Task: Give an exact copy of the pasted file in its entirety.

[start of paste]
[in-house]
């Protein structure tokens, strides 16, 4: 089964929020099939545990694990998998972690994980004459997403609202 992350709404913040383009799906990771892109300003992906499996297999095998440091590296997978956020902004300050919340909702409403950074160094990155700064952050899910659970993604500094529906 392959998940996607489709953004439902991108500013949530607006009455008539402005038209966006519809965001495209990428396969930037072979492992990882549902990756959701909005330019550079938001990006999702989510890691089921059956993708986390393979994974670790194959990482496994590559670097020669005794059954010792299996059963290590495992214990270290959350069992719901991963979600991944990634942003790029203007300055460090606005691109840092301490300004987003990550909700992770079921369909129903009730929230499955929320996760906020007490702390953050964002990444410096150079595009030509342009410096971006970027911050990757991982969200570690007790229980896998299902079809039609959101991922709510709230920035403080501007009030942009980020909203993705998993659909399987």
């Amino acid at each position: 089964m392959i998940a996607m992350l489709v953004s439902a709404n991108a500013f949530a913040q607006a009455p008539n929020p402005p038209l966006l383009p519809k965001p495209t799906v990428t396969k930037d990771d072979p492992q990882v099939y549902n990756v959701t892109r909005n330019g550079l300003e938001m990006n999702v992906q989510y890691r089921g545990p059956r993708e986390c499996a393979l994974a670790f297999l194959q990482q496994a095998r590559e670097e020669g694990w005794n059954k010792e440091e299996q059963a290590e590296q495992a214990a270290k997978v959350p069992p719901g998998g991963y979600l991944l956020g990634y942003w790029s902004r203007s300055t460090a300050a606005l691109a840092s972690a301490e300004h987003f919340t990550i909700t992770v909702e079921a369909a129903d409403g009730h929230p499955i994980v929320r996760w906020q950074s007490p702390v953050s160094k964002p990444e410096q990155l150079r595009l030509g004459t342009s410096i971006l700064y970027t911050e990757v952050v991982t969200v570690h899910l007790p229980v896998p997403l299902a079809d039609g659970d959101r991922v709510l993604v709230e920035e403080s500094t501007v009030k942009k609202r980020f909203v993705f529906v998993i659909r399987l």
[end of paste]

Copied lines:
[in-house]
């Protein structure tokens, strides 16, 4: 089964929020099939545990694990998998972690994980004459997403609202 992350709404913040383009799906990771892109300003992906499996297999095998440091590296997978956020902004300050919340909702409403950074160094990155700064952050899910659970993604500094529906 392959998940996607489709953004439902991108500013949530607006009455008539402005038209966006519809965001495209990428396969930037072979492992990882549902990756959701909005330019550079938001990006999702989510890691089921059956993708986390393979994974670790194959990482496994590559670097020669005794059954010792299996059963290590495992214990270290959350069992719901991963979600991944990634942003790029203007300055460090606005691109840092301490300004987003990550909700992770079921369909129903009730929230499955929320996760906020007490702390953050964002990444410096150079595009030509342009410096971006970027911050990757991982969200570690007790229980896998299902079809039609959101991922709510709230920035403080501007009030942009980020909203993705998993659909399987």
């Amino acid at each position: 089964m392959i998940a996607m992350l489709v953004s439902a709404n991108a500013f949530a913040q607006a009455p008539n929020p402005p038209l966006l383009p519809k965001p495209t799906v990428t396969k930037d990771d072979p492992q990882v099939y549902n990756v959701t892109r909005n330019g550079l300003e938001m990006n999702v992906q989510y890691r089921g545990p059956r993708e986390c499996a393979l994974a670790f297999l194959q990482q496994a095998r590559e670097e020669g694990w005794n059954k010792e440091e299996q059963a290590e590296q495992a214990a270290k997978v959350p069992p719901g998998g991963y979600l991944l956020g990634y942003w790029s902004r203007s300055t460090a300050a606005l691109a840092s972690a301490e300004h987003f919340t990550i909700t992770v909702e079921a369909a129903d409403g009730h929230p499955i994980v929320r996760w906020q950074s007490p702390v953050s160094k964002p990444e410096q990155l150079r595009l030509g004459t342009s410096i971006l700064y970027t911050e990757v952050v991982t969200v570690h899910l007790p229980v896998p997403l299902a079809d039609g659970d959101r991922v709510l993604v709230e920035e403080s500094t501007v009030k942009k609202r980020f909203v993705f529906v998993i659909r399987l």